GEN Exclusives

More »

Best of the Web

More »
Aug 01, 2008 (Vol. 28, No. 14)

IIS Home
  • Images
  • Most of the site very uninspired
If you want to give someone the ultimate nerd test, ask if they’d like to check out the Ichthyoplankton Information System (IIS). This actually works on two levels. First, if they are in fact interested, they qualify as a nerd. Second, if they like the layout of the site, they almost absolutely have to be one. That’s not a compliment, actually, either for the nerd or for the site. The focus of IIS is data on the early life history stages of fishes in the northeast Pacific. The opening page, which is all in black, is kind of dramatic looking, but the inside pages are a bit of a disappointment. First, the Content panel on the left of the page is a great way to organize the 20 items it contains, but virtually every item, unfortunately, links to a paragraph or so of rather boring text. There are all kinds of ways this could be organized better. One highlight, though, makes the site worth noting. It is the hyperlink labeled “Taxon Search” at the top of the page. Clicking on that brings up an enormous collection of images of developing fish organized taxonomically. If everything else at the site were done as nicely as this, the site would be world class.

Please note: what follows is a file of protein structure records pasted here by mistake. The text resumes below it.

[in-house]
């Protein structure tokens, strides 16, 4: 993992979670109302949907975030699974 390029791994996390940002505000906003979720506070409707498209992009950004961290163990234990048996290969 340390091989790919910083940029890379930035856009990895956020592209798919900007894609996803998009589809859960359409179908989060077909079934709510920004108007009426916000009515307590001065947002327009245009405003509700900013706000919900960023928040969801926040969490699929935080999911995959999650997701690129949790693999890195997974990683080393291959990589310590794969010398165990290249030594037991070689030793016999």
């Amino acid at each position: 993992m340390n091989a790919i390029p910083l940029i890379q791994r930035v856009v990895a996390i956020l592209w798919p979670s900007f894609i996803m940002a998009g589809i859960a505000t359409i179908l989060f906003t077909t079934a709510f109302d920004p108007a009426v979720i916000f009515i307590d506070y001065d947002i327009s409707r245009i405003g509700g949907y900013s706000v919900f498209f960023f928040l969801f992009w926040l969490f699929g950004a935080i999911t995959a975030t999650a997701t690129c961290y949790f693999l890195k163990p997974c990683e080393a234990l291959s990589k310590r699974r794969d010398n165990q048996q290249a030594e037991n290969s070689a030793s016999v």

• Key:
  • Strong Points
  • Weak Points
  • Ratings:
  • Excellent
  • Very Good
  • Good

*The opinions expressed are solely those of the author(s) and should not be construed as reflecting the viewpoints of the publisher, Genetic Engineering & Biotechnology News, Mary Ann Liebert, Inc., the publishing house, or employees and affiliates thereof.


GEN Jobs powered by connects you directly to employers in pharma, biotech, and the life sciences. View 40 to 50 fresh job postings daily or search for employment opportunities including those in R&D, clinical research, QA/QC, biomanufacturing, and regulatory affairs.
More »

Be sure to take the GEN Poll

Patient Access to Genetic Information

Do you think patients have the absolute right to gain access to their own genetic information from medical or clinical laboratories?

More »